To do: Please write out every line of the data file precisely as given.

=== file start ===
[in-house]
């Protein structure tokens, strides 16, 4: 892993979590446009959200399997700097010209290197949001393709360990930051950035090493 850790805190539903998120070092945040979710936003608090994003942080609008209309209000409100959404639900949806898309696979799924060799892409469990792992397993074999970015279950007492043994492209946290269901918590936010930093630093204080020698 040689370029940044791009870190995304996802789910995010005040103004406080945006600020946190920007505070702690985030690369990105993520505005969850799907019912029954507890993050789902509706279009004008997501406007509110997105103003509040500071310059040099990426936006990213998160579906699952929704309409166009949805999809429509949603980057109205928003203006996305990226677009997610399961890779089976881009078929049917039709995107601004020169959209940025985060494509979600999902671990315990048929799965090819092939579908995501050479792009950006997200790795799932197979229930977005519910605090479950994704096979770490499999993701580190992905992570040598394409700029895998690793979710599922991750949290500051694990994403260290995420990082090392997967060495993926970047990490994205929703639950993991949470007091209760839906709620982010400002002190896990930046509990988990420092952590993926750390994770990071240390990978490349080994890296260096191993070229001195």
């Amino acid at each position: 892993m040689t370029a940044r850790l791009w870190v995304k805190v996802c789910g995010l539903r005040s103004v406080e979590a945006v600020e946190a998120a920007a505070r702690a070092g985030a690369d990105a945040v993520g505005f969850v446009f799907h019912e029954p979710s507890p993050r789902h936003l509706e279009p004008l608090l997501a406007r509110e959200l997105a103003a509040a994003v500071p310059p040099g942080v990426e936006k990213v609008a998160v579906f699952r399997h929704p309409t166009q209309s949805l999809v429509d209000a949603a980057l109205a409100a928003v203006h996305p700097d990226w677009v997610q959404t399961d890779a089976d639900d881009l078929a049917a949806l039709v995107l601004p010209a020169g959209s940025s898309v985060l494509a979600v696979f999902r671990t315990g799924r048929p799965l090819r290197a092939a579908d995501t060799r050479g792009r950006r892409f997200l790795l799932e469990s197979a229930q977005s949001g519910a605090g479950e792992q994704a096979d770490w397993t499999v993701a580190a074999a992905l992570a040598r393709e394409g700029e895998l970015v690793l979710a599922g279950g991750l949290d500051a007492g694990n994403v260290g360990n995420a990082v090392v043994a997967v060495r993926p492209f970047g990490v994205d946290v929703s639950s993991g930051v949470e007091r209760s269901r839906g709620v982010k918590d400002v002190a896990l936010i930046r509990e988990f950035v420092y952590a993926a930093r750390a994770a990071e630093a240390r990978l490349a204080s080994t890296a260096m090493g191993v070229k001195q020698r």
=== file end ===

[in-house]
């Protein structure tokens, strides 16, 4: 892993979590446009959200399997700097010209290197949001393709360990930051950035090493 850790805190539903998120070092945040979710936003608090994003942080609008209309209000409100959404639900949806898309696979799924060799892409469990792992397993074999970015279950007492043994492209946290269901918590936010930093630093204080020698 040689370029940044791009870190995304996802789910995010005040103004406080945006600020946190920007505070702690985030690369990105993520505005969850799907019912029954507890993050789902509706279009004008997501406007509110997105103003509040500071310059040099990426936006990213998160579906699952929704309409166009949805999809429509949603980057109205928003203006996305990226677009997610399961890779089976881009078929049917039709995107601004020169959209940025985060494509979600999902671990315990048929799965090819092939579908995501050479792009950006997200790795799932197979229930977005519910605090479950994704096979770490499999993701580190992905992570040598394409700029895998690793979710599922991750949290500051694990994403260290995420990082090392997967060495993926970047990490994205929703639950993991949470007091209760839906709620982010400002002190896990930046509990988990420092952590993926750390994770990071240390990978490349080994890296260096191993070229001195």
């Amino acid at each position: 892993m040689t370029a940044r850790l791009w870190v995304k805190v996802c789910g995010l539903r005040s103004v406080e979590a945006v600020e946190a998120a920007a505070r702690a070092g985030a690369d990105a945040v993520g505005f969850v446009f799907h019912e029954p979710s507890p993050r789902h936003l509706e279009p004008l608090l997501a406007r509110e959200l997105a103003a509040a994003v500071p310059p040099g942080v990426e936006k990213v609008a998160v579906f699952r399997h929704p309409t166009q209309s949805l999809v429509d209000a949603a980057l109205a409100a928003v203006h996305p700097d990226w677009v997610q959404t399961d890779a089976d639900d881009l078929a049917a949806l039709v995107l601004p010209a020169g959209s940025s898309v985060l494509a979600v696979f999902r671990t315990g799924r048929p799965l090819r290197a092939a579908d995501t060799r050479g792009r950006r892409f997200l790795l799932e469990s197979a229930q977005s949001g519910a605090g479950e792992q994704a096979d770490w397993t499999v993701a580190a074999a992905l992570a040598r393709e394409g700029e895998l970015v690793l979710a599922g279950g991750l949290d500051a007492g694990n994403v260290g360990n995420a990082v090392v043994a997967v060495r993926p492209f970047g990490v994205d946290v929703s639950s993991g930051v949470e007091r209760s269901r839906g709620v982010k918590d400002v002190a896990l936010i930046r509990e988990f950035v420092y952590a993926a930093r750390a994770a990071e630093a240390r990978l490349a204080s080994t890296a260096m090493g191993v070229k001195q020698r």